The ventriculus terminalis or terminal ventricle of Krause, also known as the 5th ventricle, is an ependymal-lined fusiform dilatation of the terminal central canal of the spinal cord, positioned at the transition from the tip of the conus medullaris to the origin of the filum terminale. This differs from a filar cyst which is located within the filum terminale.
It represents the canalization and retrogressive differentiation of the caudal end of the developing spinal cord and regresses in size during the first weeks after birth.
Irrespective of the modality used to image the spine, a ventriculus terminalis in newborns appears as a cystic structure at the tip of the conus medullaris, extending over 8-10 mm with a transverse diameter of 2-4 mm. Later in childhood it often remains visible as a tiny cystic structure but is rarely identifiable in adults.
History and etymology
In 1859 the German anatomist Benedikt Stilling (1810-1879) 5, wrote that the ventriculus terminalis was an expanded CSF-space in the distal spinal cord with an ependymal lining; interestingly at that time it was called the seventh ventricle! Another German anatomist, Wilhelm Krause, determined that this was a true ventricle and named it the fifth ventricle 4.
Abnormal persistence or cystic dilatation of the ventriculus terminalis (cyst of the medullary conus) can occur and may present symptomatically in adulthood with bladder or bowel sphincter disturbance.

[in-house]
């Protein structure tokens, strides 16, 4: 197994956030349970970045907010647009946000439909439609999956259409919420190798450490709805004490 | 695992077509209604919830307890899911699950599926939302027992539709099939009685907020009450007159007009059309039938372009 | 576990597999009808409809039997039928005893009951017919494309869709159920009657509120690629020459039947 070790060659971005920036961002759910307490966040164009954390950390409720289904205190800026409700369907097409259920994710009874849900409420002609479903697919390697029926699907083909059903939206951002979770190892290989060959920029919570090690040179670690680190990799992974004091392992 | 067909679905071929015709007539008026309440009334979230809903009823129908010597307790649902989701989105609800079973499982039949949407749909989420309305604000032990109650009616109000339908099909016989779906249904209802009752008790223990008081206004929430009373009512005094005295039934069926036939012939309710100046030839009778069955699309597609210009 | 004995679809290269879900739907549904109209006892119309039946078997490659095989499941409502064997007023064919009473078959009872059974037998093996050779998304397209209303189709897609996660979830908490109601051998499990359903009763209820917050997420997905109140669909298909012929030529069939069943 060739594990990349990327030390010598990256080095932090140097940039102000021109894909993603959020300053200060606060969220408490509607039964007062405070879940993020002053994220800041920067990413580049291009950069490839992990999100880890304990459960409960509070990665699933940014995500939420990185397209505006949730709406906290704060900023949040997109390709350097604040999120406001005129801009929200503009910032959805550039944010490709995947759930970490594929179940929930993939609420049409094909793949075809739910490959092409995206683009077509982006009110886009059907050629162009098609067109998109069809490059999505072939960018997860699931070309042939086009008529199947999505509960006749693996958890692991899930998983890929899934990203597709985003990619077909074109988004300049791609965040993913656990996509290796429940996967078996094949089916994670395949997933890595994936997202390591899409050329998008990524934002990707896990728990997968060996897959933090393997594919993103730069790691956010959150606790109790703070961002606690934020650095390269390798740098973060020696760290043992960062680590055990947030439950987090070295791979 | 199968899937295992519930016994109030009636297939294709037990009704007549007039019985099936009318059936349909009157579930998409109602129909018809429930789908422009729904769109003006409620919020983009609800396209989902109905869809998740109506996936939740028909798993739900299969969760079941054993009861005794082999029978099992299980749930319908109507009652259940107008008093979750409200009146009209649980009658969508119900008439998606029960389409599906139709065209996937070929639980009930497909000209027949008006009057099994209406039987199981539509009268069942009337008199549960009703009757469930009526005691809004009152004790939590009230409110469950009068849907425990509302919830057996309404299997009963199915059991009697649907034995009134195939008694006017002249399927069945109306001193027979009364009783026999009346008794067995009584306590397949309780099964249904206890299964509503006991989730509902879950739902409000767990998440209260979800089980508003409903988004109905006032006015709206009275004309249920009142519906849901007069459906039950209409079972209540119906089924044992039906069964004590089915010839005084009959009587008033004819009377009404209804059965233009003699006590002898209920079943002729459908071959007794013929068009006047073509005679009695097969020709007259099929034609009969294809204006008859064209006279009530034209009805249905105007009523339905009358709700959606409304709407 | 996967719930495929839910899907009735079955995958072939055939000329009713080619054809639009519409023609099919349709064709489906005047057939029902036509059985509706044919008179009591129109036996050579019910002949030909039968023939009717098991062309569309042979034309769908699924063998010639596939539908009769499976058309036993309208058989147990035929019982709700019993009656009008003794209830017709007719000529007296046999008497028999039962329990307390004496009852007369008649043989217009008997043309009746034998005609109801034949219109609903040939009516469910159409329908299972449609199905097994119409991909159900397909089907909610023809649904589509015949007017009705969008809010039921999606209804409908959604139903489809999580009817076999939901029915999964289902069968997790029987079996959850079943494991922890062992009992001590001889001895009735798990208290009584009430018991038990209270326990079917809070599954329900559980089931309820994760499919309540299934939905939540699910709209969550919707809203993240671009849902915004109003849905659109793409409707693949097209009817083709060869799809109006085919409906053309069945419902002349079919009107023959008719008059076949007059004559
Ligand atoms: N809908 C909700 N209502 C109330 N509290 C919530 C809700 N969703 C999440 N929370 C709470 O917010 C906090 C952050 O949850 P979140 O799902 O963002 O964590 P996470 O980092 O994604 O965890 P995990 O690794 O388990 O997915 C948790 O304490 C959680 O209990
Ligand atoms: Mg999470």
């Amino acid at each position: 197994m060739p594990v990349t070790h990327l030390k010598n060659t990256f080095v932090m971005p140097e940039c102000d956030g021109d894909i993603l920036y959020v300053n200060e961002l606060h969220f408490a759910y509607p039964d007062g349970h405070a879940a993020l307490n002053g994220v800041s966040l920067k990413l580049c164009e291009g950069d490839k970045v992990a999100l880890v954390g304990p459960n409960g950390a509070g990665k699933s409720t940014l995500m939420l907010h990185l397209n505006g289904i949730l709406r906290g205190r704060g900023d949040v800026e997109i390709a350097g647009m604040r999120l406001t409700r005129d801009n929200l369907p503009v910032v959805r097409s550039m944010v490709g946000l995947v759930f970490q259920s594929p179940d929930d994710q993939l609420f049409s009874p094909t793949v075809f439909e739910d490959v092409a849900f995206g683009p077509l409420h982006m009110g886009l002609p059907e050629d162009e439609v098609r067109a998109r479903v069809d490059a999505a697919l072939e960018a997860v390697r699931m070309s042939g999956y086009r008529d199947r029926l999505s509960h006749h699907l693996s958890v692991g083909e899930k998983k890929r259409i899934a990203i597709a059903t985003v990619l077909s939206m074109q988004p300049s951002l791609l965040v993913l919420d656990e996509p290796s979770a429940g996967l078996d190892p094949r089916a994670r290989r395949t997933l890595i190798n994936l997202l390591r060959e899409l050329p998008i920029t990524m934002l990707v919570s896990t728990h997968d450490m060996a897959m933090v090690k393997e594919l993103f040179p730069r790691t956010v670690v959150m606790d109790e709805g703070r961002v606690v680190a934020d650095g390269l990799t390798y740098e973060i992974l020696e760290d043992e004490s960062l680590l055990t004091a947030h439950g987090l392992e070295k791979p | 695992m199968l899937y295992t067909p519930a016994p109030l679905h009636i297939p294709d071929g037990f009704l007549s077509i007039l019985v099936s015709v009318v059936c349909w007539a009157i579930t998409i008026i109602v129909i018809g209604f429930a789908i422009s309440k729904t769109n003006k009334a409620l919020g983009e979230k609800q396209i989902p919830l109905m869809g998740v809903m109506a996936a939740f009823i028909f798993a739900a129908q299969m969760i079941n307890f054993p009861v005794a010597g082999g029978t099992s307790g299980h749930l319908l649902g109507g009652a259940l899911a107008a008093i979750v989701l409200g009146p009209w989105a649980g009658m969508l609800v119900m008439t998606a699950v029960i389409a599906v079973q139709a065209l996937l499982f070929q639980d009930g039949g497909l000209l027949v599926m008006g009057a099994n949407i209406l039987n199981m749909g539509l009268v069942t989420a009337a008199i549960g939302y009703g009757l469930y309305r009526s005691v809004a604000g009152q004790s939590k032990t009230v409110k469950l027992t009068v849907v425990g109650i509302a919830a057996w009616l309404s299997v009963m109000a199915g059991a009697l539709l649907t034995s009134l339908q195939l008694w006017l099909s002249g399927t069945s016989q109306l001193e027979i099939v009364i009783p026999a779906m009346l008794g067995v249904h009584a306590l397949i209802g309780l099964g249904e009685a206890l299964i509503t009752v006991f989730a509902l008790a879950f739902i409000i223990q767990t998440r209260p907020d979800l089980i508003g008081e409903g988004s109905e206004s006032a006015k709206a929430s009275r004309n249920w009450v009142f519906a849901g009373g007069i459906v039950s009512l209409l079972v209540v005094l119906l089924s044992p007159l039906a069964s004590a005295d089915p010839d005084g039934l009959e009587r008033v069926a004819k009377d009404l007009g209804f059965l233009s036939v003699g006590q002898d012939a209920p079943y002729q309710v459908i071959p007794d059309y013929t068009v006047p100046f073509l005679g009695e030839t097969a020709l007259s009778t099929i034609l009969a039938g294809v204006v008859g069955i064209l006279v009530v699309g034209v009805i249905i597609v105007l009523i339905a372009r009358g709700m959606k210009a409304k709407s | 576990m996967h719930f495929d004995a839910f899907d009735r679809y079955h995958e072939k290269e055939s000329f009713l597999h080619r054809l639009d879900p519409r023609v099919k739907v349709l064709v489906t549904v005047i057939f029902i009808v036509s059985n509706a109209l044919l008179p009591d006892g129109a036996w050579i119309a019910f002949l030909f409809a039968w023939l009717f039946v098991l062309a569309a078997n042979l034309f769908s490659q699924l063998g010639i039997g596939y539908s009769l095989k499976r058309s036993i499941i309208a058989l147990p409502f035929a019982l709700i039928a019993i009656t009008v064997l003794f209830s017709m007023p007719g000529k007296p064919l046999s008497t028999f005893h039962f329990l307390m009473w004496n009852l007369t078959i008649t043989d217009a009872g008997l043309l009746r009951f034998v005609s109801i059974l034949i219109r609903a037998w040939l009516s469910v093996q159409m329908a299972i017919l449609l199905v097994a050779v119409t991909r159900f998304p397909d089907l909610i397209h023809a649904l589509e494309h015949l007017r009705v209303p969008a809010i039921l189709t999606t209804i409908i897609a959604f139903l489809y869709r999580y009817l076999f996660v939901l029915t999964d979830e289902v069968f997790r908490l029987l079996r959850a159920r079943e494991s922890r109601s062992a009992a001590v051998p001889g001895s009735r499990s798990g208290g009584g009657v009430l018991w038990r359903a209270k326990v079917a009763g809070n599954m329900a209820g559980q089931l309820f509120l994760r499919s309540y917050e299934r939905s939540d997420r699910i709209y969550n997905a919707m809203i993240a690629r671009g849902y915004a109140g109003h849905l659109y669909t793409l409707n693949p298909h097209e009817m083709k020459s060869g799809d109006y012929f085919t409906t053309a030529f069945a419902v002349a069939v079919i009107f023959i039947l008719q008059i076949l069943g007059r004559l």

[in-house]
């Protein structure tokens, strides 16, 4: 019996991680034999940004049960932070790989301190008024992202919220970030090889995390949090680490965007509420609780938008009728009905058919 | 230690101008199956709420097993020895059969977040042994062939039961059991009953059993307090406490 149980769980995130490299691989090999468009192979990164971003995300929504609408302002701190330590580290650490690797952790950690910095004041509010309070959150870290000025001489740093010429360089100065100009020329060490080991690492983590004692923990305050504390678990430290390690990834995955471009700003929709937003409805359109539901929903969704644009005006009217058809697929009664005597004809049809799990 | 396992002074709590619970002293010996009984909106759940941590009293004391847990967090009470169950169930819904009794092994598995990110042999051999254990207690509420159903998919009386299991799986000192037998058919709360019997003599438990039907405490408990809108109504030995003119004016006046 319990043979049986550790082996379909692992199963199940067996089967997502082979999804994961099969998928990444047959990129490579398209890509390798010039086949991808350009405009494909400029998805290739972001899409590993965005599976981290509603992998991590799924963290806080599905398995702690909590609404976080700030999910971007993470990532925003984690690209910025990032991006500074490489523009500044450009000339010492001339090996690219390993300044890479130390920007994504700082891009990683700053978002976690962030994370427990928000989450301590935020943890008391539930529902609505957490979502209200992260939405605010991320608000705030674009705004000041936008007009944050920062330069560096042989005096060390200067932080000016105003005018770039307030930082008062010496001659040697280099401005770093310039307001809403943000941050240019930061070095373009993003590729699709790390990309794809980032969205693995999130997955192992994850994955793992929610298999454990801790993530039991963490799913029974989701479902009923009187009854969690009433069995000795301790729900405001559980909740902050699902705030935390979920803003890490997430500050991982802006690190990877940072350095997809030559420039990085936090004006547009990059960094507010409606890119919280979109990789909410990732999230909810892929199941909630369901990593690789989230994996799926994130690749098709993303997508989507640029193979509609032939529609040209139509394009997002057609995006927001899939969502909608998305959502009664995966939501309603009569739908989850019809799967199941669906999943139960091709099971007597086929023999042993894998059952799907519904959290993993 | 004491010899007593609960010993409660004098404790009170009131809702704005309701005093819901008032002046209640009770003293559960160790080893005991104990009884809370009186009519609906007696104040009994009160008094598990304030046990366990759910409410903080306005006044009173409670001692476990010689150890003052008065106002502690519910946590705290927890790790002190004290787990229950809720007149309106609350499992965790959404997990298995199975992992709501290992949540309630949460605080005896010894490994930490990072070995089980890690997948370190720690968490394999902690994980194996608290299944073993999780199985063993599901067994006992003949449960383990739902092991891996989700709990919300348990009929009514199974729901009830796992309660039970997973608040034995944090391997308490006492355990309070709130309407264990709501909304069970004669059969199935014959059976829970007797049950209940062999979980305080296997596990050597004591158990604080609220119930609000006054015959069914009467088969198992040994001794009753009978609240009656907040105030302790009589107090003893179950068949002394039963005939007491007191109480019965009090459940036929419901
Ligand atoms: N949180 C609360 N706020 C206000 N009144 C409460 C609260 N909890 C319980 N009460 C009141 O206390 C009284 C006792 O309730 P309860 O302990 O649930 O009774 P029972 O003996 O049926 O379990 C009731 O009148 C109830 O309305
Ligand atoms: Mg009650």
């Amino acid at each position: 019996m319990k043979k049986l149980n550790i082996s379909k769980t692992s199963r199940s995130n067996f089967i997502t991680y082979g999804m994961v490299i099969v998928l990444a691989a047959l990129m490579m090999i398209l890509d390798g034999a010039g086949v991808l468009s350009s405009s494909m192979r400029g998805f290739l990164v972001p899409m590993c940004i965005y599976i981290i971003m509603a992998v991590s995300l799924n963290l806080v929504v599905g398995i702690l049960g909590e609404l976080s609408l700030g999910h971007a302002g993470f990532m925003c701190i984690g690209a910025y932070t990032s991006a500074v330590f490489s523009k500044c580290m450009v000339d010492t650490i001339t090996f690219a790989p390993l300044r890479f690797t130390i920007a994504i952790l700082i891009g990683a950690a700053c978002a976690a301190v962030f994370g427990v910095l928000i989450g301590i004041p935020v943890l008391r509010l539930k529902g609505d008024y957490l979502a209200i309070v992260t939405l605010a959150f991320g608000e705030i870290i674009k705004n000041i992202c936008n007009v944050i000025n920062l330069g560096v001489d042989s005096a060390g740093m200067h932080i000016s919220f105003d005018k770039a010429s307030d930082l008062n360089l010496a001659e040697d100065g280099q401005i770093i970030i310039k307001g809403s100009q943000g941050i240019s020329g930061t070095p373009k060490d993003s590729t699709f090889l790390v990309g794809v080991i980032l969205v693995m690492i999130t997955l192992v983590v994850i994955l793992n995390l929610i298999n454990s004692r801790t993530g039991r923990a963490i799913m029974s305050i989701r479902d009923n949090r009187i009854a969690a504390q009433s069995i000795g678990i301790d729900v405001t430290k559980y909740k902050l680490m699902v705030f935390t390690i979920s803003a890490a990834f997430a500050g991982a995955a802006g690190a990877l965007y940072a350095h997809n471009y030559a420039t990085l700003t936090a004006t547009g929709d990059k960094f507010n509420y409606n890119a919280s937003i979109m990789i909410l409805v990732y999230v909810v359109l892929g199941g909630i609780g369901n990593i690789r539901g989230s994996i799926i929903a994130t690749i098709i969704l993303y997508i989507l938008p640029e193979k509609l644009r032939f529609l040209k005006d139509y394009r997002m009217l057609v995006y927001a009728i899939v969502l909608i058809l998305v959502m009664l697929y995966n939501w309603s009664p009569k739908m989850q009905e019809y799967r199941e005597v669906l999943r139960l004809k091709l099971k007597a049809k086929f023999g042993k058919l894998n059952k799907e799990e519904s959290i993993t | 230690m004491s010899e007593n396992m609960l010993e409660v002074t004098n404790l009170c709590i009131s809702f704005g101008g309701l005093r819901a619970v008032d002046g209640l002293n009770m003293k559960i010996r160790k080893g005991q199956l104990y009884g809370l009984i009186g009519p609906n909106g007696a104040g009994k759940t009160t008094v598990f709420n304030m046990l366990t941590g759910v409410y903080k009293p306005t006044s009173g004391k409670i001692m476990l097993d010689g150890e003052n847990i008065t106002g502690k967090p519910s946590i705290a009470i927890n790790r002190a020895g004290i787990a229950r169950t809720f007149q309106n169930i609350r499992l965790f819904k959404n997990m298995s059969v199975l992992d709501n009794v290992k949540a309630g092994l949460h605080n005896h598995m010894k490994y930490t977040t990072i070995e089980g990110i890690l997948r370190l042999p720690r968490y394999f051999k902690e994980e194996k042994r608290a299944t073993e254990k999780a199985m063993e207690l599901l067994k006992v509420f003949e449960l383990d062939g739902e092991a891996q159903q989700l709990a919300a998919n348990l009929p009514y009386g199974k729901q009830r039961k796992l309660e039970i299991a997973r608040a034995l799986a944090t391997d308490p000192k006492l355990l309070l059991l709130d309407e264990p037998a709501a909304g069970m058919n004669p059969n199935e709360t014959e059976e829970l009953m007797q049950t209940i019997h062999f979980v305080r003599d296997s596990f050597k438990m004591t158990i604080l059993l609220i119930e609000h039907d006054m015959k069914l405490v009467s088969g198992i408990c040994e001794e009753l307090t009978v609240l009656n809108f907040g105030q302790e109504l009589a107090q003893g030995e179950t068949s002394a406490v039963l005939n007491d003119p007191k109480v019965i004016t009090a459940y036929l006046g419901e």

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- 2. Coleman LT, Zimmerman RA, Rorke LB. Ventriculus terminalis of the conus medullaris: MR findings in children. AJNR Am J Neuroradiol. 1995;16 (7): 1421-6. Pubmed citation
- 3. Susan Standring. Gray's Anatomy. (2015) ISBN: 9780702052309
- 4. Duque, Jorge, Ríos, John & Fernando García-Aguirre, Johnny. (2017). A historical approach to the ventricular system of the brain. Revista de la Facultad de Medicina. 65. 473-477. 10.15446/revfacmed.v65n3.57884.
- 5. Koehler PJ. Isaäc Van Deen and Benedikt Stilling: a controversy on the function of the spinal cord in the 19th century. (1992) Journal of the history of the neurosciences. 1 (3): 189-200. doi:10.1080/09647049209525532 - Pubmed
- 6. Irani N, Goud AR, Lowe LH. Isolated filar cyst on lumbar spine sonography in infants: a case-control study. (2006) Pediatric radiology. 36 (12): 1283-8. doi:10.1007/s00247-006-0317-9 - Pubmed
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